If you received your green card visa in 2007 and you are thinking about terminating your permanent resident status, do it in 2013 if you want to avoid the exit tax entirely.
If you hold a green card “in at least 8 of the last 15 years” the exit tax rules will apply to you. That means one day in a calendar year.
If you received your green card in 2007, you have held the permanent resident status in seven years already: 2007, 2008, 2009, 2010, 2011, 2012, and 2013.
If, on January 1, 2014, you still have that green card, then you will have hit the magic “eight years” requirement and you must jump through all of the hoops erected by the exit tax rules of Section 877A and Section 2801 of the Internal Revenue Code.
The exit tax rules are found in Internal Revenue Code Section 877A.
Section 877A(g)(2)(B) says that an “expatriate” includes:
“any long-term resident of the United States who ceases to be a lawful permanent resident of the United States (within the meaning of [Internal Revenue Code] section 7701(b)(6).”
A “long-term resident” is someone who meets all of the requirements of Internal Revenue Code Section 877. See Internal Revenue Code Section 877A(g)(5). This means:
any individual (other than a citizen of the United States) who is a lawful permanent resident of the United States in at least 8 taxable years during the period of 15 taxable years ending with the taxable year during which the event described in subparagraph (A) or (B) of paragraph (1) occurs. For purposes of the preceding sentence, an individual shall not be treated as a lawful permanent resident for any taxable year if such individual is treated as a resident of a foreign country for the taxable year under the provisions of a tax treaty between the United States and the foreign country and does not waive the benefits of such treaty applicable to residents of the foreign country. [Internal Revenue Code Section 877(e)(2).]
Those words “the event described in subparagraph (A) or (B) of paragraph (1)” just means the year you terminate your green card visa.
Internal Revenue Code Section 877(e)(2) just means that if you were a “lawful permanent resident” (translation: you had that visa status, and we colloquially refer to this visa as a green card), and if you had it long enough, then you are a “long-term resident.”
Just to follow the logic thread to its conclusion, here is how we know what a “lawful permanent resident” means. For exit tax purposes, this phrase has the same meaning as given in Internal Revenue Code Section 7701(b)(6). [See Internal Revenue Code Section 877A(g)(2)(B); see also Notice 2009-85, 2009-2 C.B. 598, Section 2(A).]
The definition of lawful permanent resident at Internal Revenue Code Section 7701(b)(6) is:
(A) such individual has the status of having been lawfully accorded the privilege of residing permanently in the United States as an immigrant in accordance with the immigration laws, and
(B) such status has not been revoked (and has not been administratively or judicially determined to have been abandoned).
The only kind of person who is “lawfully accorded the privilege of residing permanently in the United States as an immigrant” is someone with a green card.
OK. You know that if you have a green card, you’re a lawful permanent resident, and so now we turn to the question of how long you have had that visa status. Too long, and you’re subject to the exit tax.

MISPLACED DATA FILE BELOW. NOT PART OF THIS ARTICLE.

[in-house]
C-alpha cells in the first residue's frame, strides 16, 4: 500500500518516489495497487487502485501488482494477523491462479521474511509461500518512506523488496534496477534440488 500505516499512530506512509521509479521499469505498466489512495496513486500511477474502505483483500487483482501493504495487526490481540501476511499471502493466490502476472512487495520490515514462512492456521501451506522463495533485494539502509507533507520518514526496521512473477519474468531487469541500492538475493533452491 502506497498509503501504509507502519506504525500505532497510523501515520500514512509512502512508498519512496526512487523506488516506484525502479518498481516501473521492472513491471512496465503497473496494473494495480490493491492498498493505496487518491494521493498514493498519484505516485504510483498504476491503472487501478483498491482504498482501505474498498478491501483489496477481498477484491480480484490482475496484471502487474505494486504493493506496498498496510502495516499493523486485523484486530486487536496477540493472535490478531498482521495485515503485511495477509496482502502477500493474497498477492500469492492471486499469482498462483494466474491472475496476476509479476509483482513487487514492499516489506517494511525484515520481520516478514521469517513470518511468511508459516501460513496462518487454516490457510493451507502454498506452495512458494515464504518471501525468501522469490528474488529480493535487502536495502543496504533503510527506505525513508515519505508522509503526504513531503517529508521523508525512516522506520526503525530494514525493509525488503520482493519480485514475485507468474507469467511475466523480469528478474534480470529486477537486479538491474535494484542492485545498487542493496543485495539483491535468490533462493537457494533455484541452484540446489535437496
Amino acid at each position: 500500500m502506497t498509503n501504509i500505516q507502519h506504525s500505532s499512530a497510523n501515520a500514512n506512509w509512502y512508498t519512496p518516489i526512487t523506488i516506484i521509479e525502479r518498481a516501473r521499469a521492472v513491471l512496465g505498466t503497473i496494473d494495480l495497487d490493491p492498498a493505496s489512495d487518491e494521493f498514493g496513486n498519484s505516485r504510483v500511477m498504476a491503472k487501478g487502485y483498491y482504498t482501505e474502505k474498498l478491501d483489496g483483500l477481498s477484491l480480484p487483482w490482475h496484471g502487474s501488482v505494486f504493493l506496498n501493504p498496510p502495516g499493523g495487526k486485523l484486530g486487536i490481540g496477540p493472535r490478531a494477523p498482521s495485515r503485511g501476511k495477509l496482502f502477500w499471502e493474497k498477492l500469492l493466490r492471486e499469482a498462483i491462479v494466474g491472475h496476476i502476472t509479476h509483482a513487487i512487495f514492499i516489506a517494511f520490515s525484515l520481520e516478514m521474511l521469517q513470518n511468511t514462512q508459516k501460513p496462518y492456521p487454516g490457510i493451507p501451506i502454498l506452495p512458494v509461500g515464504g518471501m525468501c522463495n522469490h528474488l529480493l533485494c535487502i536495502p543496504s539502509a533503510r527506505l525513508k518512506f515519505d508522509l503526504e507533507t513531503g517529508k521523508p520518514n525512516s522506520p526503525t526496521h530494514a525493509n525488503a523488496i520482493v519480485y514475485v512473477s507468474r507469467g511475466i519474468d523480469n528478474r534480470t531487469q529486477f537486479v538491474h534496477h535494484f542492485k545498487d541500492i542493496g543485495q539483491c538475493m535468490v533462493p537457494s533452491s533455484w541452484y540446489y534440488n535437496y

The magic concept is “in” eight of the fifteen years ending with the expatriation year. And that “in” means “a moment in time”. This concept does not mean “a continuous period of time that counts up to 8 years of duration. You don’t start on April 1, 2007 and end on March 31, 2014. That’s not how it’s done.
You count the years by determining if you were a lawful permanent resident for at least a moment in time during a calendar year. Remember that a lawful permanent resident is someone who has had the visa status [Internal Revenue Code Section 7701(b)(6)(A)] and that visa status has not been revoked [Internal Revenue Code Section 7701(b)(6)(B)]. If the United States issued you a green card on December 30, 2007, then you held the lawful permanent resident status for two days during 2007, and that is one year toward the magic eight years that will qualify you for the exit tax.
This means that for people who immigrated to the United States and received their permanent resident visa in 2007, the calendar year 2014 is toxic. One day holding a green card in 2014 means you are subject to the exit tax rules.
You have some thinking to do. If you wait, you risk a hefty tax penalty for leaving the United States.
And if you decide you want to terminate your green card, get on it early. Don’t think you have all the time in the world and you can waltz through the paperwork sometime between Christmas and Boxing Day. Too many pennies are on the track waiting to derail the train. Or something like that.
The point is — don’t procrastinate.
I will talk about this some other time, but the other idea to entertain is the idea of getting out of the United States, going to another country to live, and making an election under an income tax treaty to be treated as a resident of that country and a nonresident of the United States. If you do this right, then that year will not count as one of the eight years needed to qualify you as a “long-term resident” subjected to the exit tax.
This is tricky though. A green card holder who makes this tax election has signaled the U.S. visa and immigration bureaucrats with a clear indication of a desire not to be a permanent resident of the United States.
Don’t make a treaty election (if you are a green card holder) without considering the tax consequences carefully (if you do this wrong, the election to be treated as a nonresident can be an expatriation event all by itself), and without talking to your favorite immigration lawyer first.